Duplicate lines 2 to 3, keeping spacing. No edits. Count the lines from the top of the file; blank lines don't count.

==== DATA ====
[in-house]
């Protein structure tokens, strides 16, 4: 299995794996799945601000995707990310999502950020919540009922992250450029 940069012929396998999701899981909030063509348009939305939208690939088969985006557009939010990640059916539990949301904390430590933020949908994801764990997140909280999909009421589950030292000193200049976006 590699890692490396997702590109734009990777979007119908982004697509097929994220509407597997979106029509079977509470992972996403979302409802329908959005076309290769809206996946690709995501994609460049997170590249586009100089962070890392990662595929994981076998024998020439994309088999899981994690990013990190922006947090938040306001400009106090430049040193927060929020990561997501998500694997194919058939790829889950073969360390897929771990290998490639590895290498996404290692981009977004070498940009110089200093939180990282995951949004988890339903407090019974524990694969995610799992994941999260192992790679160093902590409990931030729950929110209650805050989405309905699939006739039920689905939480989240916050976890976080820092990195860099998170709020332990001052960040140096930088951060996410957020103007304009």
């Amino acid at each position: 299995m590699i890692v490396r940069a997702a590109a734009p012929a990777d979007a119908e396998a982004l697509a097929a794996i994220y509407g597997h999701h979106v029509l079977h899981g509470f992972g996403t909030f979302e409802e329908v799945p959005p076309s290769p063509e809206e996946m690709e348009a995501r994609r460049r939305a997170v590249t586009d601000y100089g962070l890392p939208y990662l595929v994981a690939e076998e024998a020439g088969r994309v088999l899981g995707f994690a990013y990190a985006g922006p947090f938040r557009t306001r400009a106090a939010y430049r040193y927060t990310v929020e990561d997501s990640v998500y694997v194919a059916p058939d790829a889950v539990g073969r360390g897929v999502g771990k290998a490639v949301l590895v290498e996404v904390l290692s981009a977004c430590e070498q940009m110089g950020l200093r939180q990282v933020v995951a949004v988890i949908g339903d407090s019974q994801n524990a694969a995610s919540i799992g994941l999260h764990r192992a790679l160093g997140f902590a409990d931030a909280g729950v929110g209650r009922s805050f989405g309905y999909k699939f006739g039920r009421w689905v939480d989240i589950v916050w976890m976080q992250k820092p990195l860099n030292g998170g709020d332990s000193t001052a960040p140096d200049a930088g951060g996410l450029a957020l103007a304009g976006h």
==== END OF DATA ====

């Protein structure tokens, strides 16, 4: 299995794996799945601000995707990310999502950020919540009922992250450029 940069012929396998999701899981909030063509348009939305939208690939088969985006557009939010990640059916539990949301904390430590933020949908994801764990997140909280999909009421589950030292000193200049976006 590699890692490396997702590109734009990777979007119908982004697509097929994220509407597997979106029509079977509470992972996403979302409802329908959005076309290769809206996946690709995501994609460049997170590249586009100089962070890392990662595929994981076998024998020439994309088999899981994690990013990190922006947090938040306001400009106090430049040193927060929020990561997501998500694997194919058939790829889950073969360390897929771990290998490639590895290498996404290692981009977004070498940009110089200093939180990282995951949004988890339903407090019974524990694969995610799992994941999260192992790679160093902590409990931030729950929110209650805050989405309905699939006739039920689905939480989240916050976890976080820092990195860099998170709020332990001052960040140096930088951060996410957020103007304009």
């Amino acid at each position: 299995m590699i890692v490396r940069a997702a590109a734009p012929a990777d979007a119908e396998a982004l697509a097929a794996i994220y509407g597997h999701h979106v029509l079977h899981g509470f992972g996403t909030f979302e409802e329908v799945p959005p076309s290769p063509e809206e996946m690709e348009a995501r994609r460049r939305a997170v590249t586009d601000y100089g962070l890392p939208y990662l595929v994981a690939e076998e024998a020439g088969r994309v088999l899981g995707f994690a990013y990190a985006g922006p947090f938040r557009t306001r400009a106090a939010y430049r040193y927060t990310v929020e990561d997501s990640v998500y694997v194919a059916p058939d790829a889950v539990g073969r360390g897929v999502g771990k290998a490639v949301l590895v290498e996404v904390l290692s981009a977004c430590e070498q940009m110089g950020l200093r939180q990282v933020v995951a949004v988890i949908g339903d407090s019974q994801n524990a694969a995610s919540i799992g994941l999260h764990r192992a790679l160093g997140f902590a409990d931030a909280g729950v929110g209650r009922s805050f989405g309905y999909k699939f006739g039920r009421w689905v939480d989240i589950v916050w976890m976080q992250k820092p990195l860099n030292g998170g709020d332990s000193t001052a960040p140096d200049a930088g951060g996410l450029a957020l103007a304009g976006h």